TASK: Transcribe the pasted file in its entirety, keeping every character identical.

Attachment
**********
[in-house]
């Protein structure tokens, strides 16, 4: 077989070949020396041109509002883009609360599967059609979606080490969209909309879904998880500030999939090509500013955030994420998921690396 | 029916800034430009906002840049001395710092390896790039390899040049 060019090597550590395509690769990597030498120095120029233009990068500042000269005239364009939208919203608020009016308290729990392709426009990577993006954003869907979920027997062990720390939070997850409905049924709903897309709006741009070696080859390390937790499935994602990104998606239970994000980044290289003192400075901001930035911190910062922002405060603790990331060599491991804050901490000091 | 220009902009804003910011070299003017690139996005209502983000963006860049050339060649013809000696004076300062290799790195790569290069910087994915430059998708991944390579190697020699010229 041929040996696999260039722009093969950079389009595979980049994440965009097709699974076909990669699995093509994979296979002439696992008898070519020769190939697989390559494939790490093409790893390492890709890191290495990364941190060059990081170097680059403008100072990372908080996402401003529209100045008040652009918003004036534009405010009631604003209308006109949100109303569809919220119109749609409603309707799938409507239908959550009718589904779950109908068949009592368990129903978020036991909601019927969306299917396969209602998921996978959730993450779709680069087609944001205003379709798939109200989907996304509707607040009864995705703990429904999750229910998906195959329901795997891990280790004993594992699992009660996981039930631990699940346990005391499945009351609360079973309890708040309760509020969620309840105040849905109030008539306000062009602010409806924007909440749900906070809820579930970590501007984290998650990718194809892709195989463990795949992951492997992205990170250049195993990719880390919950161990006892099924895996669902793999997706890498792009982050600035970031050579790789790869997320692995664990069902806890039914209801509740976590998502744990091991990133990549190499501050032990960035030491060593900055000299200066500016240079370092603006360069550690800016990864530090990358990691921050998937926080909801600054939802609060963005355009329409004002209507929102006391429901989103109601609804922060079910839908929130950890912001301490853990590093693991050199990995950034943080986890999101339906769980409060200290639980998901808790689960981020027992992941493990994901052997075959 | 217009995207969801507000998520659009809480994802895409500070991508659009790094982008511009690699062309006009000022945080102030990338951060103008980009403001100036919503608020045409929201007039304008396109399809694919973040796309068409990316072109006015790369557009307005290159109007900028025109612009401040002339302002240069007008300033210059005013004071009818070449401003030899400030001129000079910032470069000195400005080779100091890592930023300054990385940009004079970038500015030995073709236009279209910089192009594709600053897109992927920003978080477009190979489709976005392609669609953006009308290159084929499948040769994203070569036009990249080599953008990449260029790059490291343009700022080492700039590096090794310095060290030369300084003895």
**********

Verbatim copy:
[in-house]
């Protein structure tokens, strides 16, 4: 077989070949020396041109509002883009609360599967059609979606080490969209909309879904998880500030999939090509500013955030994420998921690396 | 029916800034430009906002840049001395710092390896790039390899040049 060019090597550590395509690769990597030498120095120029233009990068500042000269005239364009939208919203608020009016308290729990392709426009990577993006954003869907979920027997062990720390939070997850409905049924709903897309709006741009070696080859390390937790499935994602990104998606239970994000980044290289003192400075901001930035911190910062922002405060603790990331060599491991804050901490000091 | 220009902009804003910011070299003017690139996005209502983000963006860049050339060649013809000696004076300062290799790195790569290069910087994915430059998708991944390579190697020699010229 041929040996696999260039722009093969950079389009595979980049994440965009097709699974076909990669699995093509994979296979002439696992008898070519020769190939697989390559494939790490093409790893390492890709890191290495990364941190060059990081170097680059403008100072990372908080996402401003529209100045008040652009918003004036534009405010009631604003209308006109949100109303569809919220119109749609409603309707799938409507239908959550009718589904779950109908068949009592368990129903978020036991909601019927969306299917396969209602998921996978959730993450779709680069087609944001205003379709798939109200989907996304509707607040009864995705703990429904999750229910998906195959329901795997891990280790004993594992699992009660996981039930631990699940346990005391499945009351609360079973309890708040309760509020969620309840105040849905109030008539306000062009602010409806924007909440749900906070809820579930970590501007984290998650990718194809892709195989463990795949992951492997992205990170250049195993990719880390919950161990006892099924895996669902793999997706890498792009982050600035970031050579790789790869997320692995664990069902806890039914209801509740976590998502744990091991990133990549190499501050032990960035030491060593900055000299200066500016240079370092603006360069550690800016990864530090990358990691921050998937926080909801600054939802609060963005355009329409004002209507929102006391429901989103109601609804922060079910839908929130950890912001301490853990590093693991050199990995950034943080986890999101339906769980409060200290639980998901808790689960981020027992992941493990994901052997075959 | 217009995207969801507000998520659009809480994802895409500070991508659009790094982008511009690699062309006009000022945080102030990338951060103008980009403001100036919503608020045409929201007039304008396109399809694919973040796309068409990316072109006015790369557009307005290159109007900028025109612009401040002339302002240069007008300033210059005013004071009818070449401003030899400030001129000079910032470069000195400005080779100091890592930023300054990385940009004079970038500015030995073709236009279209910089192009594709600053897109992927920003978080477009190979489709976005392609669609953006009308290159084929499948040769994203070569036009990249080599953008990449260029790059490291343009700022080492700039590096090794310095060290030369300084003895």